Below-Zero European Deposit Rates Would Mean Tough Choices for Investors
To encourage business lending, the European Central Bank has cut its overnight deposit rate to zero. By the middle of next year, the ECB could push rates into negative territory, forcing institutional investors to take more risks with their cash holdings.
By David Turner
SHOULD THE EUROPEAN CENTRAL Bank boldly go where few of its peers have gone and push deposit interest rates into negative territory, how might institutional investors respond?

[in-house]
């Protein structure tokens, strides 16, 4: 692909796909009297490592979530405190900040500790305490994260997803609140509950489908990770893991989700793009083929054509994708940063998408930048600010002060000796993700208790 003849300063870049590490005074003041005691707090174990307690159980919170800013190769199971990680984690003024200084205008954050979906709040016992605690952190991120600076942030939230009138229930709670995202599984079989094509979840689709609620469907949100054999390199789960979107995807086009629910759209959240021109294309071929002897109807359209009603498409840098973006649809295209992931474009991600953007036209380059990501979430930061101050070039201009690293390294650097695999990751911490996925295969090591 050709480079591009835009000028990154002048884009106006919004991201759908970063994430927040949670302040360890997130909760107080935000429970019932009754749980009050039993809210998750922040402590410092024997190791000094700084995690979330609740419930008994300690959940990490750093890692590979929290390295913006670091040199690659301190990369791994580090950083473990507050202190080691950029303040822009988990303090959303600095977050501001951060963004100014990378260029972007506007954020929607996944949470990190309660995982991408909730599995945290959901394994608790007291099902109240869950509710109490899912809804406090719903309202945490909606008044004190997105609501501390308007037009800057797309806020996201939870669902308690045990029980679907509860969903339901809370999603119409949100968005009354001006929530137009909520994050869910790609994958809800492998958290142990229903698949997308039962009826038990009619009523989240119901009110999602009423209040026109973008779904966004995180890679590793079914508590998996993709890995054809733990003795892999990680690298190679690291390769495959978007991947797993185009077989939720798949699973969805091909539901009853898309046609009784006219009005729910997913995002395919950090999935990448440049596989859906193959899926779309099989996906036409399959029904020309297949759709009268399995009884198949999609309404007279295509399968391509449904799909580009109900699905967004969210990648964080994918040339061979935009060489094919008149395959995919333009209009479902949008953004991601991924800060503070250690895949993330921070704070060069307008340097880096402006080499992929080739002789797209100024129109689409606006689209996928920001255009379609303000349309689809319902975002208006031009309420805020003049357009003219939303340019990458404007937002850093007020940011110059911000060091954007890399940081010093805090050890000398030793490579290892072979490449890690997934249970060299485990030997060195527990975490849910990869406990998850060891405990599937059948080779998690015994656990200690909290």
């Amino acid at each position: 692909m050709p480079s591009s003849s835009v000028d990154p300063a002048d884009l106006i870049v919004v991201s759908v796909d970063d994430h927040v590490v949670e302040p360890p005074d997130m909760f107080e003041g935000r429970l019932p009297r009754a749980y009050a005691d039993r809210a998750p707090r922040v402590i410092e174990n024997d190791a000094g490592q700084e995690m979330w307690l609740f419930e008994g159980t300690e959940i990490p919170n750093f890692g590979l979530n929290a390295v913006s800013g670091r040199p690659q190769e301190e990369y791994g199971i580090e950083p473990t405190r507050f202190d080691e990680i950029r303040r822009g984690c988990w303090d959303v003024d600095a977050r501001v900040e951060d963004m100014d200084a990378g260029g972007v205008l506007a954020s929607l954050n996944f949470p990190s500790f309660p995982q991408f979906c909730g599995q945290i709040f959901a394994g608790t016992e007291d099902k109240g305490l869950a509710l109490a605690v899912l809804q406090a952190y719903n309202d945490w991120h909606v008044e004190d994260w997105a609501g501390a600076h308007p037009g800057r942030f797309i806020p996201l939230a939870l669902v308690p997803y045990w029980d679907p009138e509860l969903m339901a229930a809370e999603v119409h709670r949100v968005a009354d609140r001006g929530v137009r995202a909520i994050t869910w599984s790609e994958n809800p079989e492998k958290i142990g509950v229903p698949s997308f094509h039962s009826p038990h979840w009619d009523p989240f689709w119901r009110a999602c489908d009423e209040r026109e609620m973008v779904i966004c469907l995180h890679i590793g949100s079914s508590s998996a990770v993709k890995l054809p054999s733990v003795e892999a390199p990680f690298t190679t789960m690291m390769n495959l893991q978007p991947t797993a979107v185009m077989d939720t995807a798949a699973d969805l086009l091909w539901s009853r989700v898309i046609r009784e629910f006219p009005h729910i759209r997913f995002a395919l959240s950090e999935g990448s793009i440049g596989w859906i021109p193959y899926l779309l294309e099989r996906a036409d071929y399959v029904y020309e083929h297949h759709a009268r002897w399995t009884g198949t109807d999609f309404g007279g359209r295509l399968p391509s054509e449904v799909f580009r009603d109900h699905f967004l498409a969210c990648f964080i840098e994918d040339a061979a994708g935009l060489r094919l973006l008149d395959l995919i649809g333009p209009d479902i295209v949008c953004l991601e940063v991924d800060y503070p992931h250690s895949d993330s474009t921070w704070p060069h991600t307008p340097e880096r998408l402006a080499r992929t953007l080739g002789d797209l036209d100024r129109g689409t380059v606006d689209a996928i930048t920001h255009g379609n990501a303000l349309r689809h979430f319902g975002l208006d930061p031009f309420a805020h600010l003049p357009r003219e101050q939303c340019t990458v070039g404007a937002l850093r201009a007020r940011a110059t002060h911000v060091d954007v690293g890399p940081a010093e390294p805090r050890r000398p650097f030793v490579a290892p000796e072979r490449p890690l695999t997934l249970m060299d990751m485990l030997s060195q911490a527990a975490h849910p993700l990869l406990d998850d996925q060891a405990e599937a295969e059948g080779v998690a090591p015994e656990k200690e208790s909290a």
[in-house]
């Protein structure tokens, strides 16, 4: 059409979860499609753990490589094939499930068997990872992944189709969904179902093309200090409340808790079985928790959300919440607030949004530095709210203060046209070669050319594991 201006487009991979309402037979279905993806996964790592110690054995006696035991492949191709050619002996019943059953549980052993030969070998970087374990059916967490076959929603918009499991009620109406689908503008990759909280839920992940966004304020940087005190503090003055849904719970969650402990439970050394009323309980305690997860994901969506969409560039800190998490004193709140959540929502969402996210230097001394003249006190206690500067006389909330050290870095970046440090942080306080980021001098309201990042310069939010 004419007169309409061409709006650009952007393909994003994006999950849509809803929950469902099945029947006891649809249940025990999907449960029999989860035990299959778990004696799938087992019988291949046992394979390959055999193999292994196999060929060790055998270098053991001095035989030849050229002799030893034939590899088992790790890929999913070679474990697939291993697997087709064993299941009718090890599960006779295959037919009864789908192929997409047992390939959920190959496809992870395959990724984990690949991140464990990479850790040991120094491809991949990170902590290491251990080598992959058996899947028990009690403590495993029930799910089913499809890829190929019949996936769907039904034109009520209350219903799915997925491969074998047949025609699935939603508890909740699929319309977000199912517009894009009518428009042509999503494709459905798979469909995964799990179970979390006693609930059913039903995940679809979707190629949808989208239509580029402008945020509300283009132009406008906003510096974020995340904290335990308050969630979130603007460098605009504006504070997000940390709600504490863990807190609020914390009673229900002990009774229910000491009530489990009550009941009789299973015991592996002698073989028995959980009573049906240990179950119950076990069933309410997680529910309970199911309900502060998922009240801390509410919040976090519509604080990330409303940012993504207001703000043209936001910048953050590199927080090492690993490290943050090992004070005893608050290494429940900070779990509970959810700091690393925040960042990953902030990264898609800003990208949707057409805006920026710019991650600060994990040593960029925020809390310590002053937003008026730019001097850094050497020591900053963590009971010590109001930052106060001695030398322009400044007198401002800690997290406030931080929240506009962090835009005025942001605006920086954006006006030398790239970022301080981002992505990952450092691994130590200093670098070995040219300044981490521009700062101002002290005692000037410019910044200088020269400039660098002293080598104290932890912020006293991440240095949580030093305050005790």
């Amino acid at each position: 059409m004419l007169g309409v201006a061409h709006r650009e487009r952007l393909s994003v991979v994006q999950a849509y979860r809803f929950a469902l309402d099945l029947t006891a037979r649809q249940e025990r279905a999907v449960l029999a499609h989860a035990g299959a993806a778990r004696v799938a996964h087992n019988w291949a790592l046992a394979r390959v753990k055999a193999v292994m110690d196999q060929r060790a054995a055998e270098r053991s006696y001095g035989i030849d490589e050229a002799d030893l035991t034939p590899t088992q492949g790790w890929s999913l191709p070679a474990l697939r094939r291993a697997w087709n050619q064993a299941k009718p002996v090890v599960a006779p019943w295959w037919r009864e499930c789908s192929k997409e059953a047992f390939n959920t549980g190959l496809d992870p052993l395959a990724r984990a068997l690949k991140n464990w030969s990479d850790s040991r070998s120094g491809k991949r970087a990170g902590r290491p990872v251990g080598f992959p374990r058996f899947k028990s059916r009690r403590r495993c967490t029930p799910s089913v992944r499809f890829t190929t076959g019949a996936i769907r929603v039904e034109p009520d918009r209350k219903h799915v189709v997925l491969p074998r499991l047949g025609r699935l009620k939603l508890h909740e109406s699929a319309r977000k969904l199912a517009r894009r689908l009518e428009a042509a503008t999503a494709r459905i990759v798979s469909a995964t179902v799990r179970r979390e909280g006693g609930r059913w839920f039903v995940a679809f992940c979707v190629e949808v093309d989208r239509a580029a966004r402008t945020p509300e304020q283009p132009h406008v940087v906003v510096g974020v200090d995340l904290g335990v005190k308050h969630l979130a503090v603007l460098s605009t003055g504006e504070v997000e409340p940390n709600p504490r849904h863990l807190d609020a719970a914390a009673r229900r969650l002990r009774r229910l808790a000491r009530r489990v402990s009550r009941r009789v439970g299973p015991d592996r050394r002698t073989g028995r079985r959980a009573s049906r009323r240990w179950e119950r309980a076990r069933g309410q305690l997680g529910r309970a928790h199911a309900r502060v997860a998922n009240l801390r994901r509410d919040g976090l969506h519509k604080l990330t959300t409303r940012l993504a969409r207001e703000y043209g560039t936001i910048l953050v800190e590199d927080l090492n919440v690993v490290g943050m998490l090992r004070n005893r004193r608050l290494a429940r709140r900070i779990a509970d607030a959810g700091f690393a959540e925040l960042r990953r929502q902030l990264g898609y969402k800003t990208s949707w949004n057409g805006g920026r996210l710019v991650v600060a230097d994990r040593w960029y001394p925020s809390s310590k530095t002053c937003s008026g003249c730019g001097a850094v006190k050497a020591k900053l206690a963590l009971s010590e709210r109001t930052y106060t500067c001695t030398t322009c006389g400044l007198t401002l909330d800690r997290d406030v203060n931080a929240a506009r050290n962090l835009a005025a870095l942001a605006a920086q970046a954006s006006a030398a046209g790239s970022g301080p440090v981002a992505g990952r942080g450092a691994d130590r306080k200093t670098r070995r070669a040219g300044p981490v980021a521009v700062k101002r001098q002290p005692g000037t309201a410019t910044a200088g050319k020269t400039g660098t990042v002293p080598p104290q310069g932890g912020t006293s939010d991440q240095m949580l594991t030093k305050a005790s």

In July the ECB cut its overnight deposit rate to zero in an effort to encourage business lending. This move shattered the assumption that institutions could always wring a small yield from the cash they must hold to keep operations running smoothly. Returns on cash and those ultrasafe, ultra-short-term investments known as near-cash vanished in some cases. But the ECB may go even further: By June 2013 its overnight rate will be 0.25 percent, Citigroup forecasts. That would leave depositors paying the central bank to take their money. ECB president Mario Draghi has refused to rule out negative rates. ....